Following the recent terrorist attacks, attention has focused on the Brussels municipality of Molenbeek, where some of the perpetrators of the attacks were based. Bart Cammaerts writes that while Belgium undoubtedly has a long-standing problem with radical Islam, the reasons for this are also present in many other countries across Europe. He argues that all European countries will need to reflect internally on how they treat their own Muslim citizens if they are to tackle the root causes of radicalisation.
Since the Paris attacks, a number of commentators have wondered why ‘boring’ Belgium has suddenly become the epicentre of political Islam in Europe. Some media sources have even labelled the Brussels municipality of Molenbeek the ‘jihadi capital of Europe’.
However, while it is true that Belgium has a long-standing problem with radicalisation, many of the reasons for this are as much present in other European countries and capitals, including France. At the same time, we should not forget that it is a problem concerning relatively small numbers of individuals, which has nevertheless been blown out of proportion due to the spectacular nature of the attacks being carried out by jihadi fighters in Syria, Egypt, Lebanon and Europe.
But why is it that Belgium counts the highest number of Syrian fighters per capita in Europe? How can we explain the relatively high numbers of Belgian born young boys, mainly from Moroccan descent, that feel attracted to extreme forms of Islam, such as Salafism? The answer to these questions is complex and varied and it does not make any sense to privilege one factor over and above others.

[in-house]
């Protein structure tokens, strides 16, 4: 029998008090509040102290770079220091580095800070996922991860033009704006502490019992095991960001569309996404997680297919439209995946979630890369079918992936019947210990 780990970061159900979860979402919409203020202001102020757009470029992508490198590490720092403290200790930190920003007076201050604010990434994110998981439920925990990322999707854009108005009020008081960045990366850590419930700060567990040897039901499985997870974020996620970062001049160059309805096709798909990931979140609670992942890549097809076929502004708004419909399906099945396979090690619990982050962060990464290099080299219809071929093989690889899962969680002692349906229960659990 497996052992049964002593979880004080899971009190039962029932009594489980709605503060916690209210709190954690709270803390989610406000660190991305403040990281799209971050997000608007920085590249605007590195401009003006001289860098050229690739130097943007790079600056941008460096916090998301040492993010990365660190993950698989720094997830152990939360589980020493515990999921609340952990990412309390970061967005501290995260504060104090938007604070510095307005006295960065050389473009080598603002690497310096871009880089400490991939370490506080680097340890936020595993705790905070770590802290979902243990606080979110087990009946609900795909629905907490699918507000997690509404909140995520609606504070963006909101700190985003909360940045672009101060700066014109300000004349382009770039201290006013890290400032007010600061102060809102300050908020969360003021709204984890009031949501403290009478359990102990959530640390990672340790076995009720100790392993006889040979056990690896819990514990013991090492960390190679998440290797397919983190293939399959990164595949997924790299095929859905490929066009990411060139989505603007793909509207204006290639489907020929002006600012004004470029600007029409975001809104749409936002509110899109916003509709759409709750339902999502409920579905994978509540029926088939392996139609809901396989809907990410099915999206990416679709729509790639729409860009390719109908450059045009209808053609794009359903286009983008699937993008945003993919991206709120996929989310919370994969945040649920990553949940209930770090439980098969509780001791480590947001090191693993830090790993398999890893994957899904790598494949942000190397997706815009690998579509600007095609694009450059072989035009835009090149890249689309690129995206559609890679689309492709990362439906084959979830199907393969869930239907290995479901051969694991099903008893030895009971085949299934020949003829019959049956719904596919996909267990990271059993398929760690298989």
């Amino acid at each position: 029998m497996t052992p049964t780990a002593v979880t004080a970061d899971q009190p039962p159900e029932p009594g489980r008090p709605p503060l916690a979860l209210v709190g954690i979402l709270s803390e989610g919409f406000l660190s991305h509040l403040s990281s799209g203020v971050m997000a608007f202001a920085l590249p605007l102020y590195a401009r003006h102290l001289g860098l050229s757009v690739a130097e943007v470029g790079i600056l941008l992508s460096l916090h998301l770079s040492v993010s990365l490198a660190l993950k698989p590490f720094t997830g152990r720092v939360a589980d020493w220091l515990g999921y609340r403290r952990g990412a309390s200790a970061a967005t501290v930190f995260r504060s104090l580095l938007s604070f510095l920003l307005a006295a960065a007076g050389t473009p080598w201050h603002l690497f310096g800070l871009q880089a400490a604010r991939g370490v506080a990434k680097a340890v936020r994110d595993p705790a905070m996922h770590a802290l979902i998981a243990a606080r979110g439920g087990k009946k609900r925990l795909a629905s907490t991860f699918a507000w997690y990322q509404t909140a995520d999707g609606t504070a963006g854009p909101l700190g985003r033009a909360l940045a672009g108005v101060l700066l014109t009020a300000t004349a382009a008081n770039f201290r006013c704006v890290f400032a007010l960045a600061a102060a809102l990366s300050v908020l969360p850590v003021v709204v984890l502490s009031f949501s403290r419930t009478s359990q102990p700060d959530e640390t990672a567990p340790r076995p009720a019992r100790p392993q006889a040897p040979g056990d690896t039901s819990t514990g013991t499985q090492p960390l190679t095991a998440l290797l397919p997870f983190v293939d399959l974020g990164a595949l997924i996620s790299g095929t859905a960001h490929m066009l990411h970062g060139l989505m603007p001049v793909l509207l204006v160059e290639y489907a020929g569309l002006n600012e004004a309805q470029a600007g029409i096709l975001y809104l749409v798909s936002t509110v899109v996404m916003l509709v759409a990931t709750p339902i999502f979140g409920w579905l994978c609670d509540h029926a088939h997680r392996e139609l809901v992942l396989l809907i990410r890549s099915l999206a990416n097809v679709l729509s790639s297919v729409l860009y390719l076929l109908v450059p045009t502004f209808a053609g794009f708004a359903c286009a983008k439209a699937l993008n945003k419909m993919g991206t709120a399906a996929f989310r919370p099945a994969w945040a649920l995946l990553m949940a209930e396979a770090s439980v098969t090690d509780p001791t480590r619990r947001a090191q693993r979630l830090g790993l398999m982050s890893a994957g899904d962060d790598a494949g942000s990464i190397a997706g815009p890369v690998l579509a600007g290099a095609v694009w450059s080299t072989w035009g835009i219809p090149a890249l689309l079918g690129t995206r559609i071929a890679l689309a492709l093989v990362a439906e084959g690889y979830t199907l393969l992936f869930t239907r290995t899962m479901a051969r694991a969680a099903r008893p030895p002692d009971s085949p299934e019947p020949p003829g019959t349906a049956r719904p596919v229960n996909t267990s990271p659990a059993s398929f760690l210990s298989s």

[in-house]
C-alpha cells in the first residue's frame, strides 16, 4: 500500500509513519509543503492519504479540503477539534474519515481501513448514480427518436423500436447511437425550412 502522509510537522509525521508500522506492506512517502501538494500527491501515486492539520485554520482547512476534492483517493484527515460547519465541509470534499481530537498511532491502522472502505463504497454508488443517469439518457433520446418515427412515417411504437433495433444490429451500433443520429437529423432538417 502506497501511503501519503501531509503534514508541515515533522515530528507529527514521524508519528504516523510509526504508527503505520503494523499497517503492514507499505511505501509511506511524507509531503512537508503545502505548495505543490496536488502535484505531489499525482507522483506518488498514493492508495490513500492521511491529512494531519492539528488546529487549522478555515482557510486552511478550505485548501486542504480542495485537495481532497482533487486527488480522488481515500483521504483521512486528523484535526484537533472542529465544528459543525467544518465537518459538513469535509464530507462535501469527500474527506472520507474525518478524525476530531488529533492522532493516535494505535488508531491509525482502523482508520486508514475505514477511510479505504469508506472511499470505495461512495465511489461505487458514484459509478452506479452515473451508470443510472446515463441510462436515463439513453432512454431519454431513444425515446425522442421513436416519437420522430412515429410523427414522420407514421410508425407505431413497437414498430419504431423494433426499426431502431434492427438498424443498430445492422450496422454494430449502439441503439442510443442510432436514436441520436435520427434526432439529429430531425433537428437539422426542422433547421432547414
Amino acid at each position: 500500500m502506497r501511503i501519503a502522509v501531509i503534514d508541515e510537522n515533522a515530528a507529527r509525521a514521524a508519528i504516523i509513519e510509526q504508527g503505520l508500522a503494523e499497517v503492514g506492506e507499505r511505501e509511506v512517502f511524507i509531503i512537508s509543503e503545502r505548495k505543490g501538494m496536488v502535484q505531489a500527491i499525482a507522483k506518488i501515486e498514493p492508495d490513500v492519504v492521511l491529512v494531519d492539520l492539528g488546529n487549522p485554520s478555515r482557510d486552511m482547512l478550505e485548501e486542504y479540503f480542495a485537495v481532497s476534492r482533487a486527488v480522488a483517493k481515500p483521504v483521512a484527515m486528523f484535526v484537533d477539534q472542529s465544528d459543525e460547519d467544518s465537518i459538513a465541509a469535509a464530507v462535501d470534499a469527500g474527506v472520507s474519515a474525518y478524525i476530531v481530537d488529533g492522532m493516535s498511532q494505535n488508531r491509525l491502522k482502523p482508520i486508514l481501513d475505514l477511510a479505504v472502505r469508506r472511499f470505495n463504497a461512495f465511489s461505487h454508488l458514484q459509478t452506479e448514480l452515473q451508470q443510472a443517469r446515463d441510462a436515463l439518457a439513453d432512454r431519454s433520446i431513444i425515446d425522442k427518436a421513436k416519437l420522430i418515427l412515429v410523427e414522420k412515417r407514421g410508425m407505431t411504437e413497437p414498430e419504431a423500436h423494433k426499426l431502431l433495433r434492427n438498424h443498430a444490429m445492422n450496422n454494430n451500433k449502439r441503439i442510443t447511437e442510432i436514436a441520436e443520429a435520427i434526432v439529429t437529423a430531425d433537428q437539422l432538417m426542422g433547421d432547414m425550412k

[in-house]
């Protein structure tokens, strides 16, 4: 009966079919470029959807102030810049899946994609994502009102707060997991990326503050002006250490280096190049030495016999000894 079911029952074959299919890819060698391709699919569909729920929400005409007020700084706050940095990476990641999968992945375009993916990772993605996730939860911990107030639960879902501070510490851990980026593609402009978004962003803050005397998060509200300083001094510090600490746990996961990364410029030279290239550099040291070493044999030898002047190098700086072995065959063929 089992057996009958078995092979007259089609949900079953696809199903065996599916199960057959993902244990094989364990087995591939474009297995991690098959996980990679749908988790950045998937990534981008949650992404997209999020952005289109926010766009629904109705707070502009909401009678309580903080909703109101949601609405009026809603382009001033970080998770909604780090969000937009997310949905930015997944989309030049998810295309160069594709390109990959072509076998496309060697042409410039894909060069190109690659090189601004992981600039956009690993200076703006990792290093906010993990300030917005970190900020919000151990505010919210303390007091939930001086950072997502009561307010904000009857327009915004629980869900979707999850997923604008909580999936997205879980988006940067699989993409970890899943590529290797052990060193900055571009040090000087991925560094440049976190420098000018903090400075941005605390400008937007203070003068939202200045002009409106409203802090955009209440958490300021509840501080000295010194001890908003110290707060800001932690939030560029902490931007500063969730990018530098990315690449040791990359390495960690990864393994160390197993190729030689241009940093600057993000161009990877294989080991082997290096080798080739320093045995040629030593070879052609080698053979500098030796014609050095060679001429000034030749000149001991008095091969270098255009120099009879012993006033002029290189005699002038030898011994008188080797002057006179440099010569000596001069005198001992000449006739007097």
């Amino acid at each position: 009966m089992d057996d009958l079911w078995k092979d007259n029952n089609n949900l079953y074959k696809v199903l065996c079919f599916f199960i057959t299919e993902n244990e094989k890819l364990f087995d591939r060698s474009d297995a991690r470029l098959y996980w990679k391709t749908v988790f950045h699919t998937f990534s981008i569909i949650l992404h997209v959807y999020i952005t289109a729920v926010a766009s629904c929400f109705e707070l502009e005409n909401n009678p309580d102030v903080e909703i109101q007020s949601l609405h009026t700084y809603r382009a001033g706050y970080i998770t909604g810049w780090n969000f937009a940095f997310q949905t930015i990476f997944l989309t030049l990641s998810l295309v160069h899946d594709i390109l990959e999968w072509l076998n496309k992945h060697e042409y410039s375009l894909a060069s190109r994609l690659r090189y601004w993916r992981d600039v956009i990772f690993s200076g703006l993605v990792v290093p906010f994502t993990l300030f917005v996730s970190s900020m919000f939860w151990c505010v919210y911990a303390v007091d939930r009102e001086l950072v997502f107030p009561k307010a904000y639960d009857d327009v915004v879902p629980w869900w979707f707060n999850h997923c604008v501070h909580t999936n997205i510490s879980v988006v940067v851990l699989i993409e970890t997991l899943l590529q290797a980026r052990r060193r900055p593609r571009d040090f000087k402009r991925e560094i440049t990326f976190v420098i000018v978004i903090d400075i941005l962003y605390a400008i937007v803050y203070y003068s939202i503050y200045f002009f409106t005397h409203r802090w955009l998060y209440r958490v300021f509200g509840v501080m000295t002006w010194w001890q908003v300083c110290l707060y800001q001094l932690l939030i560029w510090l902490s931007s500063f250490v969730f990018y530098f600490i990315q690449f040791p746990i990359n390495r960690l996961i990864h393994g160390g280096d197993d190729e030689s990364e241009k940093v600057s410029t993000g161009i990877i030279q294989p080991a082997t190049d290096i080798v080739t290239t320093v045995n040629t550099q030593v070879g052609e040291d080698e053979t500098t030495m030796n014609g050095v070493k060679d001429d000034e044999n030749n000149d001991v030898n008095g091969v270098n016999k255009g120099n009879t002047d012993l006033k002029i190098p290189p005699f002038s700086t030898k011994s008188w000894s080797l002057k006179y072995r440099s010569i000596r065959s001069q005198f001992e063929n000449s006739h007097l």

I would say, however, that an important factor lies with the way in which European societies such as Belgium – but also France for that matter – have treated what I have called ‘the other within’ over the last few decades. Although these youngsters were born in Belgium or France, have Belgian and French citizenship, went to school there and are part of ‘us’, they are very often not treated as such, rather they are made to feel second or even third class citizens.
This manifests itself early on in the education system, which is failing them, but also in terms of the free and open circulation of deeply racist discourses in western society, as well as through the structural discrimination individuals experience when trying to find a job or housing later on in life. These factors have subsequently created a huge degree of understandable anger and frustration amongst these young people, which is now being exploited by those who want to channel such frustrations towards extremist ideologies and violent actions.
Linked to this, and exasperating the feelings of frustration, we should also consider the way in which the legal system and the police deal with these young people, using persistent stop and search methods and racial profiling in such a way that many ordinary non-radicalised Muslim youngsters feel constantly intimidated and targeted by the police and security forces. They are also more often charged with minor offences of a kind which ‘white’ Belgian youths are perceived as getting away with. Again, this repressive context is one example of many through which western European societies let ‘the other within’ know that they are not welcome and not one of them, which unavoidably creates yet further incentives for radicalisation.